So, if you’re a big enough fan of YA you might have noticed the latest kerfuffle surrounding a Kickstarter for Stacey Jay. While I’m not going to recap it here (there’s an excellent summary here), I do want to take the time to explain that while I most likely won’t supporting any such projects in the future. While I have no issues with the idea of authors asking or people being willing to support them, think of this post as a cautionary tale if you’re considering supporting such a project.
By way of background, I’ve been using Kickstarter since mid-2012 and have backed ten projects. It may not be the most, but I’d be willing to argue its more than most people have, but more importantly it’s enough that I’ve had a wide range of experiences from truly fantastic to truly awful.
Of the ten items, I can divide them into groups: media and (for lack of a better term) non-media and as it so happens, there are five of each.
The non-media Kickstarters I have backed are:
- playing cards (2 different projects from 2 different creators)
- brownies (a baker trying to raise funds to rent commercial kitchen space)
- a phone dock
- The Hollywood Science-Fiction museum.
The phone dock has hands down been the best experience I’ve ever had: clear and consistent communication, on-time delivery and when there was a problem they fixed it (and for free!) for all backers. I’ve received both decks of playing cards and the brownies. The progress on the museum is harder to judge – phase I is due late 2015 and the main museum is due in 2018, but I’m quite honestly happy with what I’ve received: I got my reward and I can see that the museum is making the connections (Marvel! Nasa! James Cameron!) that promises a great museum. But one truth can’t be avoided: I have received everything I have paid for. 5 of 5 have completed as far as I’m concerned.
The media Kickstarters I have backed:
- A documentary
- A comic collection
- A symphony
- An English translation of Osamu Tezuka’s “The Crater”
- A fantasy anthology
The story with the media projects isn’t nearly so happy. Let’s take a closer look at these projects:
- The documentary – funded 8/12 – non-film related rewards were sent out on time, but the film itself remains unfinished to this day. The project is on the 3rd editor and the last update was 7/14. It’s a passion project for the actress whose project it is; but if I were a backer whose award included a copy of the film, I’d have written this off by now.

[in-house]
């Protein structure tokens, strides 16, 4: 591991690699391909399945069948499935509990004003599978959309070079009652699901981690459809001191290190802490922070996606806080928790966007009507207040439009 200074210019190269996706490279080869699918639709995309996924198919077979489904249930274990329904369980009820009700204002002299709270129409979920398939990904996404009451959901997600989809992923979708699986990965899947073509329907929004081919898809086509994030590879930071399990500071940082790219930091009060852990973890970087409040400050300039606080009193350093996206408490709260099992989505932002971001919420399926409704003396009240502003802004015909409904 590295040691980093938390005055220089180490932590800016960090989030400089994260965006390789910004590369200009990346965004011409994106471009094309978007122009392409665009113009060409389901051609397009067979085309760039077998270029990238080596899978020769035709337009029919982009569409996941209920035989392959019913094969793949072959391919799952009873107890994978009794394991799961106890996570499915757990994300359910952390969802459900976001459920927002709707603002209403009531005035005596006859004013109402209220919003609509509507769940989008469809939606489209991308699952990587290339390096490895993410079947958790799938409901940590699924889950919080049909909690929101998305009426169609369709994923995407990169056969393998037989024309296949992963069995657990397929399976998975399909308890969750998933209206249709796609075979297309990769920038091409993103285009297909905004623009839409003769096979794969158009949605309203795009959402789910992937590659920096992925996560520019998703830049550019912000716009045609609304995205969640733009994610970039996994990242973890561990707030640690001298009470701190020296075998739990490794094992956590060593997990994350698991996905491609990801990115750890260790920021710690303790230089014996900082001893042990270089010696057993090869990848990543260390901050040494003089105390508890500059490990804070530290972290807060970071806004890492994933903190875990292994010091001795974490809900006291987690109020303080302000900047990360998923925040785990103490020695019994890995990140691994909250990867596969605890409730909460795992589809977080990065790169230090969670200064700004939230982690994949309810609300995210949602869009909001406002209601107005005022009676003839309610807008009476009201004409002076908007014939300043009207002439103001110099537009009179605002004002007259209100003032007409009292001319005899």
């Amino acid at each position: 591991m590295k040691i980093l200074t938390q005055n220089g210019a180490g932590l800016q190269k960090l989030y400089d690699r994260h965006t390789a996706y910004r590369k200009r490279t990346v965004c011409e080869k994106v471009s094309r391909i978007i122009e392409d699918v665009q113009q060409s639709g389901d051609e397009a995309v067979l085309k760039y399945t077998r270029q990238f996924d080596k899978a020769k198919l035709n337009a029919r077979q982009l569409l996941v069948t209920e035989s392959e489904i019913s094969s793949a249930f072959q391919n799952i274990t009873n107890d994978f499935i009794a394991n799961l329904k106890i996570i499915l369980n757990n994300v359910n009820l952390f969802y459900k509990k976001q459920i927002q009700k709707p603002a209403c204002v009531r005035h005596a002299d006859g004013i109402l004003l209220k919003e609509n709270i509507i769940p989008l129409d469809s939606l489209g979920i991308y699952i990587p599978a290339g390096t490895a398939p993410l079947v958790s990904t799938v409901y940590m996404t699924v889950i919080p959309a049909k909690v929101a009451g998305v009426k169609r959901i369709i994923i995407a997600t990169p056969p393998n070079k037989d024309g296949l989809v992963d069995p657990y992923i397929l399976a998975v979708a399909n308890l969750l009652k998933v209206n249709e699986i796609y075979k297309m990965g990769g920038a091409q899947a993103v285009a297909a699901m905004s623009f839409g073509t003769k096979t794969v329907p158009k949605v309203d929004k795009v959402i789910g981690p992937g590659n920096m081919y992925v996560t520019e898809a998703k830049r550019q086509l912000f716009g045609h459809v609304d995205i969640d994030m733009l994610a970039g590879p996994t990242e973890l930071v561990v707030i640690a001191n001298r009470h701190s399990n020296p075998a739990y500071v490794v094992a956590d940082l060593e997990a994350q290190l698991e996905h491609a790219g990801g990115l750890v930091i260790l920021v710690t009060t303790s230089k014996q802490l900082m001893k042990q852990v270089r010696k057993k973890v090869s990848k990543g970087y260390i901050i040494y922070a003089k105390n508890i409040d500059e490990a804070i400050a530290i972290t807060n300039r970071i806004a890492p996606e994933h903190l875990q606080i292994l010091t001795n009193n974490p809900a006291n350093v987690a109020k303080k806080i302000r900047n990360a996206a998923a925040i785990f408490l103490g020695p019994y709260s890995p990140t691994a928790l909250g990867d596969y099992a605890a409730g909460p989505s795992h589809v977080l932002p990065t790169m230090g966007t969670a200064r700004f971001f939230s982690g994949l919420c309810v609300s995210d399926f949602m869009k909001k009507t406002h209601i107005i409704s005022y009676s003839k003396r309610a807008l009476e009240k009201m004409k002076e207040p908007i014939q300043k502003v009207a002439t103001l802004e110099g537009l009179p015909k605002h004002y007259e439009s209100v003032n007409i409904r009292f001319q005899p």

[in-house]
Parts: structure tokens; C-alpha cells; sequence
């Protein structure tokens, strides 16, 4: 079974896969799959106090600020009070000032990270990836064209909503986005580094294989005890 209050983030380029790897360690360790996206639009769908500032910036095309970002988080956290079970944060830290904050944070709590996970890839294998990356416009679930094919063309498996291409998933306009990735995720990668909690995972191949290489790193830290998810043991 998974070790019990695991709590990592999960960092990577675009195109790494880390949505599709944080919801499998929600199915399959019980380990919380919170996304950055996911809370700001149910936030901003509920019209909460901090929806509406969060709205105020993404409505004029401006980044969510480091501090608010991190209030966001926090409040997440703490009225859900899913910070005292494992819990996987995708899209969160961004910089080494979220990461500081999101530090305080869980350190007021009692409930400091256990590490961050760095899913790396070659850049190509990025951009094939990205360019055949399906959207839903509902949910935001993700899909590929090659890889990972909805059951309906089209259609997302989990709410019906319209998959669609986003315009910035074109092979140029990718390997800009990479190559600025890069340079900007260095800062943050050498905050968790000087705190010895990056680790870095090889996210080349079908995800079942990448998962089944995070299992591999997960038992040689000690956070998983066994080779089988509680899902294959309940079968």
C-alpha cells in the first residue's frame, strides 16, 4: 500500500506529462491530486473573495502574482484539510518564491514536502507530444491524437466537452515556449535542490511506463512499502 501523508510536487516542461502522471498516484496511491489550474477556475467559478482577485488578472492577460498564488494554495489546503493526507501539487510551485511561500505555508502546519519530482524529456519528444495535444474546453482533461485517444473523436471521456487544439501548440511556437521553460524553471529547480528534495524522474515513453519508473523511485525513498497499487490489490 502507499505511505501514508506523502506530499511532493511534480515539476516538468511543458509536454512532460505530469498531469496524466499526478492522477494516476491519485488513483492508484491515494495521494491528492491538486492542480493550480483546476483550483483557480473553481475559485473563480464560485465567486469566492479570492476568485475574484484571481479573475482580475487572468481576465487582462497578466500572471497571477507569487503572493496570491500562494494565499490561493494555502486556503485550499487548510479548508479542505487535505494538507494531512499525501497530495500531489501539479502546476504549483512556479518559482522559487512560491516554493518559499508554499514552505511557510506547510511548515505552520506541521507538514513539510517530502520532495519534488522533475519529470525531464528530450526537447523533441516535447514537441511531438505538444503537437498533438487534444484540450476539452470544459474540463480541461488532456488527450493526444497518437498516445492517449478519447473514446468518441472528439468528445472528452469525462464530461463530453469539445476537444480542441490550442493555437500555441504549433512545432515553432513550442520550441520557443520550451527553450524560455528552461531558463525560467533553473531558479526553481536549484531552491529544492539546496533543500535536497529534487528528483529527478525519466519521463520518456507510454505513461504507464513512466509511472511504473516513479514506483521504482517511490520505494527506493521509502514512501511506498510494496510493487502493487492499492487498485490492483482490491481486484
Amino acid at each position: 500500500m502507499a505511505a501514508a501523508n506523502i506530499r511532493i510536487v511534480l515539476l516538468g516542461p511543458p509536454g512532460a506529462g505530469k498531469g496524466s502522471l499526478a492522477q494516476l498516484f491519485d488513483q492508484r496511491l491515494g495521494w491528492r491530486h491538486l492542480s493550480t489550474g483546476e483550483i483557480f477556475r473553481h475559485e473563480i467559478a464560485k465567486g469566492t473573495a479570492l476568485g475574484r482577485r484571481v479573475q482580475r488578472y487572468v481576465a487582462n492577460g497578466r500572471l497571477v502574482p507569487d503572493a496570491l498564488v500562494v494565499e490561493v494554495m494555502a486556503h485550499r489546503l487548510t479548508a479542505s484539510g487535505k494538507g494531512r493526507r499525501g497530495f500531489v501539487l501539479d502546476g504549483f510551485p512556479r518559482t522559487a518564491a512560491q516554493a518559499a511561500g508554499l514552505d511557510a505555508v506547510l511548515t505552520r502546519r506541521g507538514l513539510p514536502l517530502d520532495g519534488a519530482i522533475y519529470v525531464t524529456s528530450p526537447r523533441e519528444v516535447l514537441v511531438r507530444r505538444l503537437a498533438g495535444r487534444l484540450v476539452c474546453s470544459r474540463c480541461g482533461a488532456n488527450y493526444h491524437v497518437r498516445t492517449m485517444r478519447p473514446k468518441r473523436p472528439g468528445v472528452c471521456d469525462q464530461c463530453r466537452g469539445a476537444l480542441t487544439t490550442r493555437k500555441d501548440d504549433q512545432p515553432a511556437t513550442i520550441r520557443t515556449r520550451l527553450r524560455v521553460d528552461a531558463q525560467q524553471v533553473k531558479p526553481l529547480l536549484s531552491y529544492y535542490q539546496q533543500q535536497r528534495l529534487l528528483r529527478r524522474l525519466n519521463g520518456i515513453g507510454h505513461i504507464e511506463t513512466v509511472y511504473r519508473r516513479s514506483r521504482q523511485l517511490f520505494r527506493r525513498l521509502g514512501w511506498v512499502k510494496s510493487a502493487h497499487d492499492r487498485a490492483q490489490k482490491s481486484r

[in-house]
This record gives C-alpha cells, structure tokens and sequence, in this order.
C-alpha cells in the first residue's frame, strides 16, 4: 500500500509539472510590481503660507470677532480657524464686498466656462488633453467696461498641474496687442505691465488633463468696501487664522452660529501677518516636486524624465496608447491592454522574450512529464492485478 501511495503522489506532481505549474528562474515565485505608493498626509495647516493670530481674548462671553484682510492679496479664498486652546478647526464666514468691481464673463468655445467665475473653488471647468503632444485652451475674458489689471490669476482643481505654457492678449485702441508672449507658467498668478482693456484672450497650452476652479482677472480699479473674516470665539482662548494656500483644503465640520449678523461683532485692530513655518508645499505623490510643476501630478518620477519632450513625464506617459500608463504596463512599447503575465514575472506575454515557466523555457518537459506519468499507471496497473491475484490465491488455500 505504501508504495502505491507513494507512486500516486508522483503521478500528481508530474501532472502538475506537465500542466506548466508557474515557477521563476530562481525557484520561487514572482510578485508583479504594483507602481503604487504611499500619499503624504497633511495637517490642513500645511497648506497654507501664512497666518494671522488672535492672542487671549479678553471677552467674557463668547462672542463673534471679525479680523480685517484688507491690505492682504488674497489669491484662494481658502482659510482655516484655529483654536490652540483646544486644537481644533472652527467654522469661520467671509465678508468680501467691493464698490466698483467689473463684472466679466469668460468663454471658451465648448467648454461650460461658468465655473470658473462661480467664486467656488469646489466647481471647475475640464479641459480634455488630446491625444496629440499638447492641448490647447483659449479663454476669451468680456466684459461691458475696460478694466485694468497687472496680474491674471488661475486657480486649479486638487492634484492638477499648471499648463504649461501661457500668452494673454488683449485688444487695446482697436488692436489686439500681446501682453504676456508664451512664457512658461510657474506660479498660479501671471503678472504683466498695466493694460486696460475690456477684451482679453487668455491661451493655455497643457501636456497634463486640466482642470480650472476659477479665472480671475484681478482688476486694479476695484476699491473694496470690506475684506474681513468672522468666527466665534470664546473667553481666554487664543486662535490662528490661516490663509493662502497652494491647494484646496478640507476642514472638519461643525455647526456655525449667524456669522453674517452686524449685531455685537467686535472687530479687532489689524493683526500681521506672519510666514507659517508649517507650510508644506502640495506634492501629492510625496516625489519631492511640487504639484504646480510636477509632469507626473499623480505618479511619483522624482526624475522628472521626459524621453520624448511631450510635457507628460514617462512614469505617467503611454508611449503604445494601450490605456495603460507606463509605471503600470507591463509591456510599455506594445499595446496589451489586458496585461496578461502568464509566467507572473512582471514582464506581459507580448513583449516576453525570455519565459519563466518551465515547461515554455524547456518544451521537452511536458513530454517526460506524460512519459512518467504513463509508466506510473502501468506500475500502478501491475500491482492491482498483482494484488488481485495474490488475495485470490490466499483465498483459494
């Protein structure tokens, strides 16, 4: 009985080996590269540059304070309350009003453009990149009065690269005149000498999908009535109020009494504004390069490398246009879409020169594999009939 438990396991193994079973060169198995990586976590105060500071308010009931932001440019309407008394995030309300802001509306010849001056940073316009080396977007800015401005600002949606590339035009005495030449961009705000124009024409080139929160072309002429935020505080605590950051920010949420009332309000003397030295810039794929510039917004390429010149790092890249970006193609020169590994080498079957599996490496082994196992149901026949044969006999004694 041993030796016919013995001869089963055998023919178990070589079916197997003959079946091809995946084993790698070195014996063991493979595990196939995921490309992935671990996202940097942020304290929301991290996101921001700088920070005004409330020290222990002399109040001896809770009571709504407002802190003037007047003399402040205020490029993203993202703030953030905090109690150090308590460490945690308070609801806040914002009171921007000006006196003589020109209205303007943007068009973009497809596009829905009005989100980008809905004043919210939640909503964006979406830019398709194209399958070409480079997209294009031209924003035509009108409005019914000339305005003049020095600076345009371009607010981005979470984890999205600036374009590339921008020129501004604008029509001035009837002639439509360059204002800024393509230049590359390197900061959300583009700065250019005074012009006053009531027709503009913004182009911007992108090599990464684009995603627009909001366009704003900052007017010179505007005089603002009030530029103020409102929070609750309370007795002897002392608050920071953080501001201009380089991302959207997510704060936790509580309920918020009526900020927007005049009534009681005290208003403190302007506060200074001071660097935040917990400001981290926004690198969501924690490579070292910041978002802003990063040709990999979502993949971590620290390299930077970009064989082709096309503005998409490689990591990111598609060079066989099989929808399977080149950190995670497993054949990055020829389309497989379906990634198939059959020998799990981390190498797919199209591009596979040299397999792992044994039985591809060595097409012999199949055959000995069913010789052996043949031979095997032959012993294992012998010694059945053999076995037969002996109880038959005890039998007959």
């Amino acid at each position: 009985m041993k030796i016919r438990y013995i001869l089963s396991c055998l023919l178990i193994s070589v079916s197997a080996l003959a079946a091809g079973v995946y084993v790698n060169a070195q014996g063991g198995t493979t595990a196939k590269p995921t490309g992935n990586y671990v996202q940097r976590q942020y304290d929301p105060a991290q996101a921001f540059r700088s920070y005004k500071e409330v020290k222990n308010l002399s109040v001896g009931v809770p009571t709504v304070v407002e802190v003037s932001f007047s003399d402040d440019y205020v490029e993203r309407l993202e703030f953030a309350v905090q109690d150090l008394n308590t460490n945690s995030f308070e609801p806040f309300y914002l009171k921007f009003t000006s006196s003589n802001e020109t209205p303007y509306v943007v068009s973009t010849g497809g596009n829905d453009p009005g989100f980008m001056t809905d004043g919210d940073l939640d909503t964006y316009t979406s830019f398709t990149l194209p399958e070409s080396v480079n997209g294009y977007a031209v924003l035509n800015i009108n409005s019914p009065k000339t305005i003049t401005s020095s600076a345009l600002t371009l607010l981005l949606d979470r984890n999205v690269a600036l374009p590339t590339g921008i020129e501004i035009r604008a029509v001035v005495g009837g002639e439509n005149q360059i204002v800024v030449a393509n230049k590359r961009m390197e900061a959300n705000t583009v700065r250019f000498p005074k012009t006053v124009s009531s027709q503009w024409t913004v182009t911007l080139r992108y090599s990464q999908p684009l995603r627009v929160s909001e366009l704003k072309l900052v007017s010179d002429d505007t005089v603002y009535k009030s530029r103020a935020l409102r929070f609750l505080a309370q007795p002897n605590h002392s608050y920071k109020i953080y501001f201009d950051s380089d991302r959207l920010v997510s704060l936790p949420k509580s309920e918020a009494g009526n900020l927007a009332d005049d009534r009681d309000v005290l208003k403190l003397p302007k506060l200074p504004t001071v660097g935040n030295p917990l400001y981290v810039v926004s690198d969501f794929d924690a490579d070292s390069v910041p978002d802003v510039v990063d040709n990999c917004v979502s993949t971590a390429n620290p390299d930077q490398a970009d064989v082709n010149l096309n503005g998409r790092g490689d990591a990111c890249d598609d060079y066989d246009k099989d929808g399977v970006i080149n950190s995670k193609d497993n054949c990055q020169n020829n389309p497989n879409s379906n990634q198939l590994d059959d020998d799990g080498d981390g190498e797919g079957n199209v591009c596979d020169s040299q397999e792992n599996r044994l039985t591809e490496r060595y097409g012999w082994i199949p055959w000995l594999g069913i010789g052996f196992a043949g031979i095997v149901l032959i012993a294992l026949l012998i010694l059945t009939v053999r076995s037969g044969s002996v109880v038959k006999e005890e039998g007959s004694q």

- The comic collection – funded 3/13 – received 5/13
- The symphony – funded 4/13 – due 9/13 – remains incomplete to this day. Last update was 12/2014. The only reason I haven’t written this off is that the last few months the composer has made an effort to improve communication. I do believe I’ll eventually get this, but I don’t know when. If I get it before the two year mark, I’ll be surprised.
- The translation – funded 6/13 – due 8/13 – remains incomplete to this day. Last update was 6/2014. No way around it: I’m out $37. Communication was awful (when it did occur) and after some sleuthing people have discovered that the LLC that the creator had set up for the project was made inactive by the state of Florida for failure to file required forms. Whether a flat-out scam or a creator so in over their head that he drowned it still ends the same way: I’m not going to get my book and I have no recourse to get my money back. True story: ask Kickstarter for help with creators that have disappeared and you basically get a “Cool story bro, talk to the creator” canned response
- The anthology – funded 9/14 – due 12/14 – remains unfinished. However, communication has been good, and a lot of projects usually run 1-2 months over their initial estimate, so I remain confident. The only real reason I went with this project was because the creator had some experience and they attracted some legitimate names to the project. I’ll be sure to show this off if/when I get it.
So of five media projects I backed, four have not completed their main project. Two are ridiculously overdue and one I’ll never get. This is a HORRIBLE track record of 20%. And the one that has completed thus far actually more resembles the non-media projects: the book was written before the Kickstarter and the printer was already lined up. The funds let him send it to the printer. But the other four? Where items were being created from scratch and? Big old goose egg. Even if I eventually get say, the symphony, let’s be realistic: you aren’t backing a project to get it a year or even two years late. You want your project on time.
I’ll be honest, I’m feeling burned by these more creative projects and I’ve become super weary of them. Good intentions are great, but they’re just that: intentions. I’m not a publisher. I’m not in this to take a risk and maybe make some money. I just want what I ordered. And so will most backers. Nothing turns off someone from crowdfunding more than a project not meeting expectations and to have MULTIPLE projects do so, well, yeah. I’ve played with fire, been burned and now backing off.
And so, odds of me backing any more media projects are very slim. I’m tired of money going out with nothing to show for it. If you want to go for it, by all means, be my guest. But listen to your gut and be prepared for the project not to deliver. It’ll soften the blow of potential disappointment.